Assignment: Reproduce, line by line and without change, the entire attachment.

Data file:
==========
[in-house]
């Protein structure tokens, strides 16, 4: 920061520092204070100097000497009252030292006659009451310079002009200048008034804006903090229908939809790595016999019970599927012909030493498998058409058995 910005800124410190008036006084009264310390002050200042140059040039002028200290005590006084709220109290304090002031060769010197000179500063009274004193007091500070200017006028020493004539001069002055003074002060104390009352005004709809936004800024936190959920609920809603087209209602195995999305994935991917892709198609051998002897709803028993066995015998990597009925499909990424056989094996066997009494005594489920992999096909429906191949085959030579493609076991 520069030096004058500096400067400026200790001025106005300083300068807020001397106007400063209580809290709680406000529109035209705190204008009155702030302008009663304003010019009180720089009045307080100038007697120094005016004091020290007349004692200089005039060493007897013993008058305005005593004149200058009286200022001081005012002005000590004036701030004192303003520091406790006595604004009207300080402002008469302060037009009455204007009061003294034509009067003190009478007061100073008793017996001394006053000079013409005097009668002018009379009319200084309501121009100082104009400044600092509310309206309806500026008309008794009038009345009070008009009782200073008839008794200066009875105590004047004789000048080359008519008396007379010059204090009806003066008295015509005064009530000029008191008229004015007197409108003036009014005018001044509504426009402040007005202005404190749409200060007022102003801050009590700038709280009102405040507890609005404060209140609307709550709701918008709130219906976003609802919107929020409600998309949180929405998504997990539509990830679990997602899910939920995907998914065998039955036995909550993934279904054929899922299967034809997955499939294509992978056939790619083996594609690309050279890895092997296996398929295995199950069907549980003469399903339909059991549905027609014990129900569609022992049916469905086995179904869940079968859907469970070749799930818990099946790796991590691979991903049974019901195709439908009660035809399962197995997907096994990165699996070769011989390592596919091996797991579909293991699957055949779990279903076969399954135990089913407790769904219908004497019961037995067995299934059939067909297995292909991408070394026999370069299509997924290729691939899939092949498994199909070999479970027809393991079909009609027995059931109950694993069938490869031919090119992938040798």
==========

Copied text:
[in-house]
């Protein structure tokens, strides 16, 4: 920061520092204070100097000497009252030292006659009451310079002009200048008034804006903090229908939809790595016999019970599927012909030493498998058409058995 910005800124410190008036006084009264310390002050200042140059040039002028200290005590006084709220109290304090002031060769010197000179500063009274004193007091500070200017006028020493004539001069002055003074002060104390009352005004709809936004800024936190959920609920809603087209209602195995999305994935991917892709198609051998002897709803028993066995015998990597009925499909990424056989094996066997009494005594489920992999096909429906191949085959030579493609076991 520069030096004058500096400067400026200790001025106005300083300068807020001397106007400063209580809290709680406000529109035209705190204008009155702030302008009663304003010019009180720089009045307080100038007697120094005016004091020290007349004692200089005039060493007897013993008058305005005593004149200058009286200022001081005012002005000590004036701030004192303003520091406790006595604004009207300080402002008469302060037009009455204007009061003294034509009067003190009478007061100073008793017996001394006053000079013409005097009668002018009379009319200084309501121009100082104009400044600092509310309206309806500026008309008794009038009345009070008009009782200073008839008794200066009875105590004047004789000048080359008519008396007379010059204090009806003066008295015509005064009530000029008191008229004015007197409108003036009014005018001044509504426009402040007005202005404190749409200060007022102003801050009590700038709280009102405040507890609005404060209140609307709550709701918008709130219906976003609802919107929020409600998309949180929405998504997990539509990830679990997602899910939920995907998914065998039955036995909550993934279904054929899922299967034809997955499939294509992978056939790619083996594609690309050279890895092997296996398929295995199950069907549980003469399903339909059991549905027609014990129900569609022992049916469905086995179904869940079968859907469970070749799930818990099946790796991590691979991903049974019901195709439908009660035809399962197995997907096994990165699996070769011989390592596919091996797991579909293991699957055949779990279903076969399954135990089913407790769904219908004497019961037995067995299934059939067909297995292909991408070394026999370069299509997924290729691939899939092949498994199909070999479970027809393991079909009609027995059931109950694993069938490869031919090119992938040798």